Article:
Before I came to India forty years ago, as a sculptor in the United States, I had already intuited some of the internal processes operating within the sculptural fields and the grid within which forces were propelled out from a centre. But I had not anticipated the amount of tense, compressed, energetic interactivity of the multiple diverse harmonious and dissonant forms, nor the enormity of the scale and complexity of interacting form life on so many medieval temple walls, and at Ajanta, Elephanta, Ellora and, Mahabalipuram.
I wondered how then can individual contemporary sculptors, separated from one another and functioning within a market economy, benefit from the retrieval of connections in order to make sculpture relevant for today. For me the answer was that, no matter how individuated we are, and no matter how limited we are by working alone, what can be shared with the ancient sculptor has to do with aesthetics and with the India spirit- all that involves the integration of form life.
And so, after all those years of photographing at the Indian sites, when I started sculpting again, I kept in mind the qualities I have listed above as they function in the fields of force. In the process of making art the conscious level actually takes a subordinate role; rather, the ever-attractive eye instinctively operates to order diverse elements into a mobile entity.
While the basic shapes of my sculpture are relevant to my work in the past, the configuration and mythological references are modeled upon those of the ancient Indian sculptors, or they are my own interpretations of these configurations. After I had realized that in Cave 15, at Ellora, the double figures were indeed great contributions to the history of world art, the relationship to one another of two mobile figures became very important to me. Consequently most of my sculptures are devoted to the aesthetic problems posed by these interrelationships.”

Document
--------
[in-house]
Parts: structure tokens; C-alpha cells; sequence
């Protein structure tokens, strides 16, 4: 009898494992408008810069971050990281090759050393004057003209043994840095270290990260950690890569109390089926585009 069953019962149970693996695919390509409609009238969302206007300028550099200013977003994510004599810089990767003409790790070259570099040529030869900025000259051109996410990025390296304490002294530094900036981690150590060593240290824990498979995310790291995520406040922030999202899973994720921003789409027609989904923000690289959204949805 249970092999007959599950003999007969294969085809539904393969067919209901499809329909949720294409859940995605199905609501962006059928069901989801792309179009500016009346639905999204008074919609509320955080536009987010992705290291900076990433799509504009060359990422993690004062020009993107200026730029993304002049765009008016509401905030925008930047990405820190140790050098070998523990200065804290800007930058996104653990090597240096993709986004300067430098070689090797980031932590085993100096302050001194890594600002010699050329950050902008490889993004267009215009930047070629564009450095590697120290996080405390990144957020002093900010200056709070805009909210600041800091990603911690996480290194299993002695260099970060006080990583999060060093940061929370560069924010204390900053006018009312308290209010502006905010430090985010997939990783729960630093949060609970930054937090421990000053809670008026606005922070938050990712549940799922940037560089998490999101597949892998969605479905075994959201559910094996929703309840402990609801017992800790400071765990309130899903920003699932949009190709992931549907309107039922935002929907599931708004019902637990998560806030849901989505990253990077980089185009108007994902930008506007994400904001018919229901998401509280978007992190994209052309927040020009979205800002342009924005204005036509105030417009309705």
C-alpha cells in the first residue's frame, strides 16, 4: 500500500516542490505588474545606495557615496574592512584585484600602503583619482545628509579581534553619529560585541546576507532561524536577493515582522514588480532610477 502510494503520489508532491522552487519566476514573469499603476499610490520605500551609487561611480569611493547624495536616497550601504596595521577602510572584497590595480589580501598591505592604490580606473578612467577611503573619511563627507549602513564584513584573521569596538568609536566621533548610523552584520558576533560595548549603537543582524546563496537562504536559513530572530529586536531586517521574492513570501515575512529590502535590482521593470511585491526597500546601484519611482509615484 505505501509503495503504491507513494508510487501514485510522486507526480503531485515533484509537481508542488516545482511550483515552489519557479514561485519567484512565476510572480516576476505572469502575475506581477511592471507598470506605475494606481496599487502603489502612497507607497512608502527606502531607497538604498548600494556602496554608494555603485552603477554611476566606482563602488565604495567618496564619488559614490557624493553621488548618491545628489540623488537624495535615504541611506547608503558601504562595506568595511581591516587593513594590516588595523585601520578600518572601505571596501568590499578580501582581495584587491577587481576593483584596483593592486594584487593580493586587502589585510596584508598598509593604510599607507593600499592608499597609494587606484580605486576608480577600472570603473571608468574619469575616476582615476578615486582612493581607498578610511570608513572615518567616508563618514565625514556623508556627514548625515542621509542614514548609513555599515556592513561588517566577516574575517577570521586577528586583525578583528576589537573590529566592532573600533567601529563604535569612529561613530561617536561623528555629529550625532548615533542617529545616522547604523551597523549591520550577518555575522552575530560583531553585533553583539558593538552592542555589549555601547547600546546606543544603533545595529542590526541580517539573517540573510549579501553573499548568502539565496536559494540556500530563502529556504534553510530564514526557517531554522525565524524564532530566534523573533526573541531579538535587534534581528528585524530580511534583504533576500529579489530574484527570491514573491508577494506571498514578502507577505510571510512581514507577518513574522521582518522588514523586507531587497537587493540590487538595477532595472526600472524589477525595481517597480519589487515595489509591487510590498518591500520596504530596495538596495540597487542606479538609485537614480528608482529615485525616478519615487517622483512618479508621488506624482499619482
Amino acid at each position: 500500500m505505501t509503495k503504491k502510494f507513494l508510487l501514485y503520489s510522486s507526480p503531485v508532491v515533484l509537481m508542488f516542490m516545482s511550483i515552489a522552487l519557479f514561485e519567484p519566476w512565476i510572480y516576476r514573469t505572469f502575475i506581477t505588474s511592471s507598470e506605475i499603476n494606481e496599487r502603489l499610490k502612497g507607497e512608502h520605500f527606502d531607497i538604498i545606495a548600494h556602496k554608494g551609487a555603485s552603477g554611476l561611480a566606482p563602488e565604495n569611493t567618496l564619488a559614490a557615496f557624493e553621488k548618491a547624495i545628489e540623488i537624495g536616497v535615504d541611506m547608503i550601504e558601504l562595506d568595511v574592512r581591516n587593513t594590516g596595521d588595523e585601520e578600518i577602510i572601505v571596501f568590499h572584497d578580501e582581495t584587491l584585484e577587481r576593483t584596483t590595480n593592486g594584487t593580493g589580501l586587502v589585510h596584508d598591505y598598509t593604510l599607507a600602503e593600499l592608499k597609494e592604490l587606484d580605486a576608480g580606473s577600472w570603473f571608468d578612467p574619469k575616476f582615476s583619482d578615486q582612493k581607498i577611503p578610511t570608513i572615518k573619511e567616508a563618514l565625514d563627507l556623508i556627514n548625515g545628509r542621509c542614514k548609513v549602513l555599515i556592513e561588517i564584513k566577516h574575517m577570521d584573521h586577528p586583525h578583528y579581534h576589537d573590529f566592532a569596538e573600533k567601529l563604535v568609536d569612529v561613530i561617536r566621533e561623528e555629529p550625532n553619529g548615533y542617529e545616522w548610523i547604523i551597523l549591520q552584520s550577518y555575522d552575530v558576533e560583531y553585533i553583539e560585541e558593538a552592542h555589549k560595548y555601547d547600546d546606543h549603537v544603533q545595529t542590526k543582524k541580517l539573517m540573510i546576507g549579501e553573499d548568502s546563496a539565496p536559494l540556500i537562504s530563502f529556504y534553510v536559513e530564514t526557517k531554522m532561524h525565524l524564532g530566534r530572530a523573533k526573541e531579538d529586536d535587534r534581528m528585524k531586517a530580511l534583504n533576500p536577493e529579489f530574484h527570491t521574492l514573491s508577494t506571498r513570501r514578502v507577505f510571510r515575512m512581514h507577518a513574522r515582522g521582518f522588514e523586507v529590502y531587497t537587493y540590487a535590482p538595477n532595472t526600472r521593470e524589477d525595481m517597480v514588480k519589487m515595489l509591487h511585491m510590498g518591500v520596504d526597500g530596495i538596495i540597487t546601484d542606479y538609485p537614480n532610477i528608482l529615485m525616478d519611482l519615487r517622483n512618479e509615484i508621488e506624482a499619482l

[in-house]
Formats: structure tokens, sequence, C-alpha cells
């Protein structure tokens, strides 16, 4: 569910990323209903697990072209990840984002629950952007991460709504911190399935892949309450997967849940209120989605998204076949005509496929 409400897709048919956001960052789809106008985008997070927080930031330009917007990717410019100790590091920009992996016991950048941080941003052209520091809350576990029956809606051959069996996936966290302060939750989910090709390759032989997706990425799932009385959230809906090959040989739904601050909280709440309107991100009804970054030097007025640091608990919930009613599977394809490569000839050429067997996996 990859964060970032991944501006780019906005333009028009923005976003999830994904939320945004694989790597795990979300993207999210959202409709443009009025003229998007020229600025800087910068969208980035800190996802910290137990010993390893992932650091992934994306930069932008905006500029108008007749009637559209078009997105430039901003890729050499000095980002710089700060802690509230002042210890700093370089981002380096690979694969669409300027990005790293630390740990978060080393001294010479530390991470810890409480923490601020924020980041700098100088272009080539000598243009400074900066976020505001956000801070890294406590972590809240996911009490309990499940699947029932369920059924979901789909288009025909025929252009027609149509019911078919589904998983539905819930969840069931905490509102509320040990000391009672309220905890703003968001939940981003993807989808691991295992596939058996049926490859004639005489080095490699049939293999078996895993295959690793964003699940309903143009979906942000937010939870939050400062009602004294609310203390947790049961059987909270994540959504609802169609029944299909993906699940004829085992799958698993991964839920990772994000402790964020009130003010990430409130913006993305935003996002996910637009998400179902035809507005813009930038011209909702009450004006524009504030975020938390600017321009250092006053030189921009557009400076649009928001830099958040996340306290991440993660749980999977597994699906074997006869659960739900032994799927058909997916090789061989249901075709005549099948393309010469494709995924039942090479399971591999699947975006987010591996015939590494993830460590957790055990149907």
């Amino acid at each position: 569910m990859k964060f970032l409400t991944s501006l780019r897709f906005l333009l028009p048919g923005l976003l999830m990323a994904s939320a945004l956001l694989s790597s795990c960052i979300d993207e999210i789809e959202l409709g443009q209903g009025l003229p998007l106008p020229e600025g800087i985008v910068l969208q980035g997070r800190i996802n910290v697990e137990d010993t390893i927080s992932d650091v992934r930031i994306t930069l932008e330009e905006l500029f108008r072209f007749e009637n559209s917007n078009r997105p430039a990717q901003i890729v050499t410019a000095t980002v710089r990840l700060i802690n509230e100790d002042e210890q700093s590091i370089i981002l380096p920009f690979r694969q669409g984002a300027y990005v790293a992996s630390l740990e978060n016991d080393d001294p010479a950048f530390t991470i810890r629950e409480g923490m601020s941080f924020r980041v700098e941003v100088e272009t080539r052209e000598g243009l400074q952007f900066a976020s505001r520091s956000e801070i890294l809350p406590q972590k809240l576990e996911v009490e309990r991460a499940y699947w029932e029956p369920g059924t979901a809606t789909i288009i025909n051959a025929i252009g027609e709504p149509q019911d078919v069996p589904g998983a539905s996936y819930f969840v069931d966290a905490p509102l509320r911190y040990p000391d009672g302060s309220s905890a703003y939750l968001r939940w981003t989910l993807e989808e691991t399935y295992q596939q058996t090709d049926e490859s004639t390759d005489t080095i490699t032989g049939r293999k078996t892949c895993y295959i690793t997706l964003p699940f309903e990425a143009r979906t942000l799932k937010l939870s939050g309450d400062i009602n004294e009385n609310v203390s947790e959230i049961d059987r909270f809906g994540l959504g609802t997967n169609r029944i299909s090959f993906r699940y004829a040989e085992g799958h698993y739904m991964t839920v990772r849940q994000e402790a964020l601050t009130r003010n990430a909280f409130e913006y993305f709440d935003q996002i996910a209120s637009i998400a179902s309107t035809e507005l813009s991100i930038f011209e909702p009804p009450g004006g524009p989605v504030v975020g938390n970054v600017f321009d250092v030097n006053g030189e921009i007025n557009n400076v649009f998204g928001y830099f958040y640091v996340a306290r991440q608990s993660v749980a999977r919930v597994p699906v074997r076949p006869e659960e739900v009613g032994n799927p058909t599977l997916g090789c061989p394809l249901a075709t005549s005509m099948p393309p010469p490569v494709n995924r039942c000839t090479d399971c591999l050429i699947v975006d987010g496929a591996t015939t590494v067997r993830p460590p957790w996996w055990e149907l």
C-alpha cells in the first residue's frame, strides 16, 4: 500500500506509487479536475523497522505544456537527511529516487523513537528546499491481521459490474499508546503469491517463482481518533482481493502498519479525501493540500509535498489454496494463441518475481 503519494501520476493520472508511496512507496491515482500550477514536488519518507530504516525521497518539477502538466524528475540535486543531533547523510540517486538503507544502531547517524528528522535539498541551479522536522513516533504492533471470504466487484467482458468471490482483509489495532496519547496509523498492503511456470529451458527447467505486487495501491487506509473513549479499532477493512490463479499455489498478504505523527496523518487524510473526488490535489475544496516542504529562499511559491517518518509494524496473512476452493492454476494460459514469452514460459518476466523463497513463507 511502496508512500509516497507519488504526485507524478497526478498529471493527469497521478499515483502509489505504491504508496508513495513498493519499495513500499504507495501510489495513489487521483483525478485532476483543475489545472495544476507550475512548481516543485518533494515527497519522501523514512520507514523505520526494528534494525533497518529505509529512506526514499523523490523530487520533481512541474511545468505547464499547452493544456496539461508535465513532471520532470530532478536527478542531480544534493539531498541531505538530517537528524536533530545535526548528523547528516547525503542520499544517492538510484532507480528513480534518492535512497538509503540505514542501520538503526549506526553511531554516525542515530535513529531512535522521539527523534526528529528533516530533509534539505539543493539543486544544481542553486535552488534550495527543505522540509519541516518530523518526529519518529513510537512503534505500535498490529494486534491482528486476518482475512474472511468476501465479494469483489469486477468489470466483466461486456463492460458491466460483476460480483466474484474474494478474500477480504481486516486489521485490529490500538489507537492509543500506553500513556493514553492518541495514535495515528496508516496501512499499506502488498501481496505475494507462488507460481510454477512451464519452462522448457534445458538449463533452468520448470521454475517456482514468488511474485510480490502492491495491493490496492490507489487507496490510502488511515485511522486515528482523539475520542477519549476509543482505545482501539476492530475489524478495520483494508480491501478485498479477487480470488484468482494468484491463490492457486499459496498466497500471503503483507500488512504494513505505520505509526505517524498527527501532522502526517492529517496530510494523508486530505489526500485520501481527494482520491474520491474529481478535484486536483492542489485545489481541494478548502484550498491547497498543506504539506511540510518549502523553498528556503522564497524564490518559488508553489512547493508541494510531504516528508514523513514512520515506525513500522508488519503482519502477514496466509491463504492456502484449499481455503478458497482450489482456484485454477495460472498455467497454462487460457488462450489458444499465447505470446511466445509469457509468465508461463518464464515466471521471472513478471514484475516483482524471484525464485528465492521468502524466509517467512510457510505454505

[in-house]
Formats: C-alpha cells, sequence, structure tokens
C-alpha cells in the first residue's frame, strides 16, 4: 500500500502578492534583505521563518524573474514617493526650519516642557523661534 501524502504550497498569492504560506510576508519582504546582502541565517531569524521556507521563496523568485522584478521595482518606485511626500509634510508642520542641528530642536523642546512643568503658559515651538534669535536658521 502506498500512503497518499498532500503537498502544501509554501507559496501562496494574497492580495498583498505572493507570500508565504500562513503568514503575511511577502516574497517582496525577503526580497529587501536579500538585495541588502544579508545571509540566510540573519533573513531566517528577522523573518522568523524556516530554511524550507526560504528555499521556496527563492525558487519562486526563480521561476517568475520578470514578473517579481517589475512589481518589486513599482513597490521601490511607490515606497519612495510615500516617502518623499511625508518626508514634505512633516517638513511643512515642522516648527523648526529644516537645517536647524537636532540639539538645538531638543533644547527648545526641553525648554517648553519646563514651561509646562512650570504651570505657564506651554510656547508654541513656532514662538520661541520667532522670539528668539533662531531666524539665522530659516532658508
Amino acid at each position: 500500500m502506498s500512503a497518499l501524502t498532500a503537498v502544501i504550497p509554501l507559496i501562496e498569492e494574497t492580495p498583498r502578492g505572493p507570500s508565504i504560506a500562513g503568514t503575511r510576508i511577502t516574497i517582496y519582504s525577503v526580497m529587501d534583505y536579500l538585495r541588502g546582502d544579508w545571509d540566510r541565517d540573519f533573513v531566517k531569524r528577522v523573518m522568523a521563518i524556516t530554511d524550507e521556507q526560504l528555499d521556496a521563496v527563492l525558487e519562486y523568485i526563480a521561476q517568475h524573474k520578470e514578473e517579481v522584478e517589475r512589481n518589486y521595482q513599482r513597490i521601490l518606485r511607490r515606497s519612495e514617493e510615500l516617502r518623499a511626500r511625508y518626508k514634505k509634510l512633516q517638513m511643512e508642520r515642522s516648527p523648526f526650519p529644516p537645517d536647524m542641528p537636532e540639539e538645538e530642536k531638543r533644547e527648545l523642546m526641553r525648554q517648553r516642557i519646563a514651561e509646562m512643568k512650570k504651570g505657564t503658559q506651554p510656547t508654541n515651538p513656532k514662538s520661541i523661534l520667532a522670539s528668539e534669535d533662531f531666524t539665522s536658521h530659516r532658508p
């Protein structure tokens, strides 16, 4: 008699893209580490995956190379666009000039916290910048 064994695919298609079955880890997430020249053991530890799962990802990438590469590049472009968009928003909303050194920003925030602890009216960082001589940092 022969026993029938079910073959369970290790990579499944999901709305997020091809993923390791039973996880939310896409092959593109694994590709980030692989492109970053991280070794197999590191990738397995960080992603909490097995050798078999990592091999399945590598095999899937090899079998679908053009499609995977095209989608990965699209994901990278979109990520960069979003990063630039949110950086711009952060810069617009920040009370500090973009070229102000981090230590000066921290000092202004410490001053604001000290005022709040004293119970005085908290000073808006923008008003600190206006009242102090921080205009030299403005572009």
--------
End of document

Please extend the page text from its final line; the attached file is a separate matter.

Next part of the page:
Carmel Berkson has organised four major exhibitions of her works at American Institute of Indian Studies at USIS, New Delhi (2011), Jehangir Art Gallery, Mumbai (2010), Art Heritage, New Delhi (2005) and Exhibition of Indian Temple Photographs in three museums in Israel (1996). She has several publications to her credit such as, Elephanta, the Cave of Shiva, with Wendy Doniger O’flaherty and George Michell, (1983), The Caves at Aurangabad, Early Buddhist Tantric Art, (1987), Ellora, Concept and Style (1982), The Divine and Demoniac, Mahisa’s Heroic Struggle with Durga, (1995, 1997, 2011), The Life of Form in Indian Sculpture, (2000) and Indian Sculpture, Towards the Rebirth of Aesthetics, (2009).
For her contribution to the art and art literature, she was awarded Padmashree in 2010 by Govt. of India.
The handing over of the works, personally, by Carmel Berkson to NGMA and their formal acceptance on behalf of NGMA and Govt of India by Kumari Selja, Minister of Culture took place at a function in NGMA, Mumbai on Oct. 7, 2011.
The works will be open for public display in Mumbai till November 6, 2011 and will also be exhibited subsequently in the NGMA Delhi and NGMA Bengaluru. (A PIB Feature on Indian culture)